C# – Catch-22 prevents streamed TCP WCF service securable by WIF; ruining the Christmas, mental health


I have a requirement to secure a streamed WCF net.tcp service endpoint using WIF. It should authenticate incoming calls against our token server. The service is streamed because it is designed to transfer large amounts of data n stuff.

This appears to be impossible. And if I can't get around the catch, my Christmas will be ruined and I'll drink myself to death in a gutter while merry shoppers step over my slowly cooling body. Totes serious, you guys.

Why is this impossible? Here's the Catch-22.

On the client, I need to create a channel with the GenericXmlSecurityToken I get from our token server. No problemo.

// people around here hate the Framework Design Guidelines.
var token = Authentication.Current._Token;
var service = base.ChannelFactory.CreateChannelWithIssuedToken(token);
return service.Derp();

Did I say "no problemo"? Problemo. In fact, NullReferenceException style problemo.

"Bro, " I asked the Framework, "do you even null check?" The Framework was silent, so I disassembled and found that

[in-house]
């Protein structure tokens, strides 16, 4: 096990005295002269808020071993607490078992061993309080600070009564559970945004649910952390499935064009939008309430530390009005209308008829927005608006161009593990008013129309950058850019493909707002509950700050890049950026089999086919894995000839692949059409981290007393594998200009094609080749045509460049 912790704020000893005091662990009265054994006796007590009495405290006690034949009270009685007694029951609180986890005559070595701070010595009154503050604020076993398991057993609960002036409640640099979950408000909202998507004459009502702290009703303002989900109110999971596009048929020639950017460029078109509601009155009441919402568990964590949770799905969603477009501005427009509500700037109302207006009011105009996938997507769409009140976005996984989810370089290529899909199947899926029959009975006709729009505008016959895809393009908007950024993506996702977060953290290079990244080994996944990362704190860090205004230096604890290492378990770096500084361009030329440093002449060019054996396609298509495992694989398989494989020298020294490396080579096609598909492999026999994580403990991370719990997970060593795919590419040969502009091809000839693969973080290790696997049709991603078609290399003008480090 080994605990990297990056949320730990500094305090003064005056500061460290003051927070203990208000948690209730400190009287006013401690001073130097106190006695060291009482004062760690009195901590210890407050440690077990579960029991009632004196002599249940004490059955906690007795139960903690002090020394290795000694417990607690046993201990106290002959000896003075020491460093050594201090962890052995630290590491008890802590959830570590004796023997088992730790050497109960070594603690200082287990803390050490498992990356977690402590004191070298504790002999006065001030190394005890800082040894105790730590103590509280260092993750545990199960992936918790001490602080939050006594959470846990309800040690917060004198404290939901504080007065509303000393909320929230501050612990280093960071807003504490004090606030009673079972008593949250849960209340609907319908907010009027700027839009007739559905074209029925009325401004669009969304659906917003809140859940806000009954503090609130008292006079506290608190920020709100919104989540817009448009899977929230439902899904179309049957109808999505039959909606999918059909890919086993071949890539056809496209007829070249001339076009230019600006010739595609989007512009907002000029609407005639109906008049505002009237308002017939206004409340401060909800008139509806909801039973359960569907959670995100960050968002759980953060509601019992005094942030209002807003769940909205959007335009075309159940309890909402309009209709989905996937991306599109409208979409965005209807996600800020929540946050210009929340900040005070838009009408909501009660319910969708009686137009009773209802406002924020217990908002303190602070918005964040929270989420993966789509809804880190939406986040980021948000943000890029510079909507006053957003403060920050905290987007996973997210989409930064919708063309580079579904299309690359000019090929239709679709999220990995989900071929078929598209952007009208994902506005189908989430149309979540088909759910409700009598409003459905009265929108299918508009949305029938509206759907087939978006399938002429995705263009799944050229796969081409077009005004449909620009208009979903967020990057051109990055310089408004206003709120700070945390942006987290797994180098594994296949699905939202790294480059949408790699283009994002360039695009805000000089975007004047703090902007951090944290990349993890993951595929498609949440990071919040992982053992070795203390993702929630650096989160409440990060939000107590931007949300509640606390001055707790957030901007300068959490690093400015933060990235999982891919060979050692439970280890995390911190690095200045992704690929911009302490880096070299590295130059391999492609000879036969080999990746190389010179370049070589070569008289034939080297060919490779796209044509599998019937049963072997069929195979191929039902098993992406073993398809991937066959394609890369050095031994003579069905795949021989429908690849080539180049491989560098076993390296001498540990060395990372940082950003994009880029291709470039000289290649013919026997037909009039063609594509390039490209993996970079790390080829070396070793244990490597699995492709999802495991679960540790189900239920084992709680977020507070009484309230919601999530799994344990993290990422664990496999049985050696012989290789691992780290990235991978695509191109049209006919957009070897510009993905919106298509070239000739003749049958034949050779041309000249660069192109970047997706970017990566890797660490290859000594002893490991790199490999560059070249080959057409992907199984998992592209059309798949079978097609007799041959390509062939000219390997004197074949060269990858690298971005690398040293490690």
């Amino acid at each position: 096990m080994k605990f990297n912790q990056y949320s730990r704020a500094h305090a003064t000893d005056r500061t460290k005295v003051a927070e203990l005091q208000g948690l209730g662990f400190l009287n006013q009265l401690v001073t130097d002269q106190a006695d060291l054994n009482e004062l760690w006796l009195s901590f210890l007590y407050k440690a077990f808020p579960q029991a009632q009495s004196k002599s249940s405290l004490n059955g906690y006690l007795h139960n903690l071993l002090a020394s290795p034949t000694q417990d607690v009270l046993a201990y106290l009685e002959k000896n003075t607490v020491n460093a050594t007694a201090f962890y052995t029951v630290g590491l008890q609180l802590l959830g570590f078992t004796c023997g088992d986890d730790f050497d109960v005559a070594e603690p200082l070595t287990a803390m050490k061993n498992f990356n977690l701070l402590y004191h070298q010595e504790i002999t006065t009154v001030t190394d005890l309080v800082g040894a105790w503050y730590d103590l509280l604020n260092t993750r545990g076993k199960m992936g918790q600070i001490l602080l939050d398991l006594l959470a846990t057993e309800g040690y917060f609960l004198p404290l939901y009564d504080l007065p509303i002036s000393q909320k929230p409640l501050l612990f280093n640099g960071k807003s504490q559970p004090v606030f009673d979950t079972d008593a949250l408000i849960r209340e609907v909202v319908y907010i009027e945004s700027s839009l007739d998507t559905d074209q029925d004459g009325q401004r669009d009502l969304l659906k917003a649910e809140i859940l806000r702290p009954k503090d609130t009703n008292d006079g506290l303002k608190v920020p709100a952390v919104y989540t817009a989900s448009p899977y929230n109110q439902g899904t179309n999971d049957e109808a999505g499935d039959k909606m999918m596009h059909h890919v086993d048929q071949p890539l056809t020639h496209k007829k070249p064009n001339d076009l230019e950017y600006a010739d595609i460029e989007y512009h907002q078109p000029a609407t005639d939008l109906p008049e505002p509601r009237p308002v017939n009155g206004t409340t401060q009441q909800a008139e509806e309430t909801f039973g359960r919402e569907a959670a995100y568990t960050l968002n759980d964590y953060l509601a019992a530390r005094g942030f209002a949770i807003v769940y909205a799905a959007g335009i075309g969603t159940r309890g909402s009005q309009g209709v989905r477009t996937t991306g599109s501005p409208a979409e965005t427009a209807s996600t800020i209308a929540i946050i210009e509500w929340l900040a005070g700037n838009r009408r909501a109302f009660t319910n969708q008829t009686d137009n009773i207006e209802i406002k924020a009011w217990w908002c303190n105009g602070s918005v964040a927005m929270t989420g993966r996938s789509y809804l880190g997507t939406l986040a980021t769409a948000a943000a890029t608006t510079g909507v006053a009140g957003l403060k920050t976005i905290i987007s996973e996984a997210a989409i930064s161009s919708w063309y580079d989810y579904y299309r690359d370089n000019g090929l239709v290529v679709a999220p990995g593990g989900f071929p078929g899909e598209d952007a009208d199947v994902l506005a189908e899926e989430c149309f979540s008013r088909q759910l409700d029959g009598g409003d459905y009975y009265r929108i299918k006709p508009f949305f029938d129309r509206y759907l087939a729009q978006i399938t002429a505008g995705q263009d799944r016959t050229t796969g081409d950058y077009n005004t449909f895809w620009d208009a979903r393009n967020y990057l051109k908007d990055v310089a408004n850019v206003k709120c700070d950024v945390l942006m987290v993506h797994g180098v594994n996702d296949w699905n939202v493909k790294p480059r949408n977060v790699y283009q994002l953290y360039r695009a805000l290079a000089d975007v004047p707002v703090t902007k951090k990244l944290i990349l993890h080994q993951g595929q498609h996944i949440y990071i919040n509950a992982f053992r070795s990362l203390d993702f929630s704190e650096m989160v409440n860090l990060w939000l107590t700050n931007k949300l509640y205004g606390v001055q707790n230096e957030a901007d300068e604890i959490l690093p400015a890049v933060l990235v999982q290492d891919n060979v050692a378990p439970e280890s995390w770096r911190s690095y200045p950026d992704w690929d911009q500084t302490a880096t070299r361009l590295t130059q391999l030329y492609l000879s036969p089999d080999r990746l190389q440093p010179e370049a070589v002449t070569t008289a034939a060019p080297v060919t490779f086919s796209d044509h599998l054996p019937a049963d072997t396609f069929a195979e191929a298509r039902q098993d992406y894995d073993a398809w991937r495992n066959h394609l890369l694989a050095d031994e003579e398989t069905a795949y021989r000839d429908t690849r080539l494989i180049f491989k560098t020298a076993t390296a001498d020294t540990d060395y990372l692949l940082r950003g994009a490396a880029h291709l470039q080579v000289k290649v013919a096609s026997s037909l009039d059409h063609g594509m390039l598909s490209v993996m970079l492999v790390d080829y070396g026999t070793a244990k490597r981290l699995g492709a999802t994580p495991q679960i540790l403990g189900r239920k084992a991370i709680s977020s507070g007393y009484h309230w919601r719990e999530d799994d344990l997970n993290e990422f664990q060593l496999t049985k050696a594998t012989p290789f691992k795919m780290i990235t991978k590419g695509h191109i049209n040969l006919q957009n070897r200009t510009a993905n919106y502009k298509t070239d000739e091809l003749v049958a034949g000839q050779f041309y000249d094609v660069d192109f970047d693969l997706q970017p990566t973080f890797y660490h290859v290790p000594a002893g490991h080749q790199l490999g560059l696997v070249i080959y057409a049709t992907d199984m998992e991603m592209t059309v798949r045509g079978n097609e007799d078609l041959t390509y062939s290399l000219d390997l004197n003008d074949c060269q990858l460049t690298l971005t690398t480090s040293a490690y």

was the source of the exception, and that the GetProperty call was returning null. So, WTF? Turns out that if I turn on Message security and set the client credential type to IssuedToken then this property now exists in the ClientFactory (protip: There is no "SetProperty" equivalent in IChannel, the bastard).

<binding name="OMGWTFLOL22" transferMode="Streamed" >
    <security mode="Message">
        <message clientCredentialType="IssuedToken"/>

Sweet. No more NREs. However, now my client is faulted at birth (still love him, tho). Digging through WCF diagnostics (protip: make your worst enemies do this after crushing them and driving them before you but right before enjoying the lamentations of their women and children), I see it's because of a security mismatch between the server and client.

The requested upgrade is not supported by 'net.tcp://localhost:49627/MyService'. This could be due to mismatched bindings (for example security enabled on the client and not on the server).

Checking the host's diags (again: crush, drive, read logs, enjoy lamentations), I see this is true

Protocol Type application/ssl-tls was sent to a service that does not support that type of upgrade.

"Well, self," I says, "I'll just turn on Message security on the host!" And I do. If you want to know what it looks like, it's an exact copy of the client config. Look up.

Result: Kaboom.

The binding ('NetTcpBinding','http://tempuri.org/') supports streaming which cannot be configured together with message level security. Consider choosing a different transfer mode or choosing the transport level security.

So, my host cannot be both streamed and secured via tokens. Catch-22.